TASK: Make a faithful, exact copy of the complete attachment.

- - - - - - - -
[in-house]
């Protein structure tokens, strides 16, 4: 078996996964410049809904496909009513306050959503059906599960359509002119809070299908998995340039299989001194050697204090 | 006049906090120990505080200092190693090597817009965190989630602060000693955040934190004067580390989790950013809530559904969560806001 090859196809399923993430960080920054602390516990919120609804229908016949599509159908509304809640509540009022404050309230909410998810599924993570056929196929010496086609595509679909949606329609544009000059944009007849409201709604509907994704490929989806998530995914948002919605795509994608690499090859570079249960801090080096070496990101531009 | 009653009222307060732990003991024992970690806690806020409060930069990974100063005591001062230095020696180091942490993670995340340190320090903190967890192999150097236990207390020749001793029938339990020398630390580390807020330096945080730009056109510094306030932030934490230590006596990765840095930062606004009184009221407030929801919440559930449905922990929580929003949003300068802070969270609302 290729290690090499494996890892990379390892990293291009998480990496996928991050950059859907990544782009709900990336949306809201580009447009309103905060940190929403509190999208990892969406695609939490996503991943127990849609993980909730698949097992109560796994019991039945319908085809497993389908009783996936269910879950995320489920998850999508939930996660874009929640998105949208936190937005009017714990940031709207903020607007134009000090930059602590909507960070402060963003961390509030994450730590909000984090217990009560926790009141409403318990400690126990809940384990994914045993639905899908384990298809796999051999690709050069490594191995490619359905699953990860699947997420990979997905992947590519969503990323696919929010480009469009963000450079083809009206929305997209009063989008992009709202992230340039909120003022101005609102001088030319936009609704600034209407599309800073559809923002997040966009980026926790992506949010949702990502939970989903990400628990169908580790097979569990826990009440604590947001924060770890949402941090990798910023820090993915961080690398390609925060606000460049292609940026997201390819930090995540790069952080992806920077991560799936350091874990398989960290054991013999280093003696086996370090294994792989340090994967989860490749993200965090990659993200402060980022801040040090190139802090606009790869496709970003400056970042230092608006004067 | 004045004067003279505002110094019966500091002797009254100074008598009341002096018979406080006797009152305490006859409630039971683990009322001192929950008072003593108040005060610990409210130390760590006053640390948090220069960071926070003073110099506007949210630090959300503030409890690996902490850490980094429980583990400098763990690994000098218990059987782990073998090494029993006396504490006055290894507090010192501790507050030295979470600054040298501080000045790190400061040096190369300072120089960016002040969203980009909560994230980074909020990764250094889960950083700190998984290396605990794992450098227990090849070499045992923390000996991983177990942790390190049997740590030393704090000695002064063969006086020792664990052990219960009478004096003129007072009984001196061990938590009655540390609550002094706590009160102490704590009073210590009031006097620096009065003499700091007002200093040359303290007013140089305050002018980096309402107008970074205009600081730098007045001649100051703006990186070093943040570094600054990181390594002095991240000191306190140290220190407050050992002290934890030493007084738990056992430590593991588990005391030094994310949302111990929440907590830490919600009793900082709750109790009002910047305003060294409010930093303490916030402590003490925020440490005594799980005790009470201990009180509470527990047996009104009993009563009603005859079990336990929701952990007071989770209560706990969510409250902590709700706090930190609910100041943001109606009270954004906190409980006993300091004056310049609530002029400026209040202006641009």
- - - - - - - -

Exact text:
[in-house]
């Protein structure tokens, strides 16, 4: 078996996964410049809904496909009513306050959503059906599960359509002119809070299908998995340039299989001194050697204090 | 006049906090120990505080200092190693090597817009965190989630602060000693955040934190004067580390989790950013809530559904969560806001 090859196809399923993430960080920054602390516990919120609804229908016949599509159908509304809640509540009022404050309230909410998810599924993570056929196929010496086609595509679909949606329609544009000059944009007849409201709604509907994704490929989806998530995914948002919605795509994608690499090859570079249960801090080096070496990101531009 | 009653009222307060732990003991024992970690806690806020409060930069990974100063005591001062230095020696180091942490993670995340340190320090903190967890192999150097236990207390020749001793029938339990020398630390580390807020330096945080730009056109510094306030932030934490230590006596990765840095930062606004009184009221407030929801919440559930449905922990929580929003949003300068802070969270609302 290729290690090499494996890892990379390892990293291009998480990496996928991050950059859907990544782009709900990336949306809201580009447009309103905060940190929403509190999208990892969406695609939490996503991943127990849609993980909730698949097992109560796994019991039945319908085809497993389908009783996936269910879950995320489920998850999508939930996660874009929640998105949208936190937005009017714990940031709207903020607007134009000090930059602590909507960070402060963003961390509030994450730590909000984090217990009560926790009141409403318990400690126990809940384990994914045993639905899908384990298809796999051999690709050069490594191995490619359905699953990860699947997420990979997905992947590519969503990323696919929010480009469009963000450079083809009206929305997209009063989008992009709202992230340039909120003022101005609102001088030319936009609704600034209407599309800073559809923002997040966009980026926790992506949010949702990502939970989903990400628990169908580790097979569990826990009440604590947001924060770890949402941090990798910023820090993915961080690398390609925060606000460049292609940026997201390819930090995540790069952080992806920077991560799936350091874990398989960290054991013999280093003696086996370090294994792989340090994967989860490749993200965090990659993200402060980022801040040090190139802090606009790869496709970003400056970042230092608006004067 | 004045004067003279505002110094019966500091002797009254100074008598009341002096018979406080006797009152305490006859409630039971683990009322001192929950008072003593108040005060610990409210130390760590006053640390948090220069960071926070003073110099506007949210630090959300503030409890690996902490850490980094429980583990400098763990690994000098218990059987782990073998090494029993006396504490006055290894507090010192501790507050030295979470600054040298501080000045790190400061040096190369300072120089960016002040969203980009909560994230980074909020990764250094889960950083700190998984290396605990794992450098227990090849070499045992923390000996991983177990942790390190049997740590030393704090000695002064063969006086020792664990052990219960009478004096003129007072009984001196061990938590009655540390609550002094706590009160102490704590009073210590009031006097620096009065003499700091007002200093040359303290007013140089305050002018980096309402107008970074205009600081730098007045001649100051703006990186070093943040570094600054990181390594002095991240000191306190140290220190407050050992002290934890030493007084738990056992430590593991588990005391030094994310949302111990929440907590830490919600009793900082709750109790009002910047305003060294409010930093303490916030402590003490925020440490005594799980005790009470201990009180509470527990047996009104009993009563009603005859079990336990929701952990007071989770209560706990969510409250902590709700706090930190609910100041943001109606009270954004906190409980006993300091004056310049609530002029400026209040202006641009």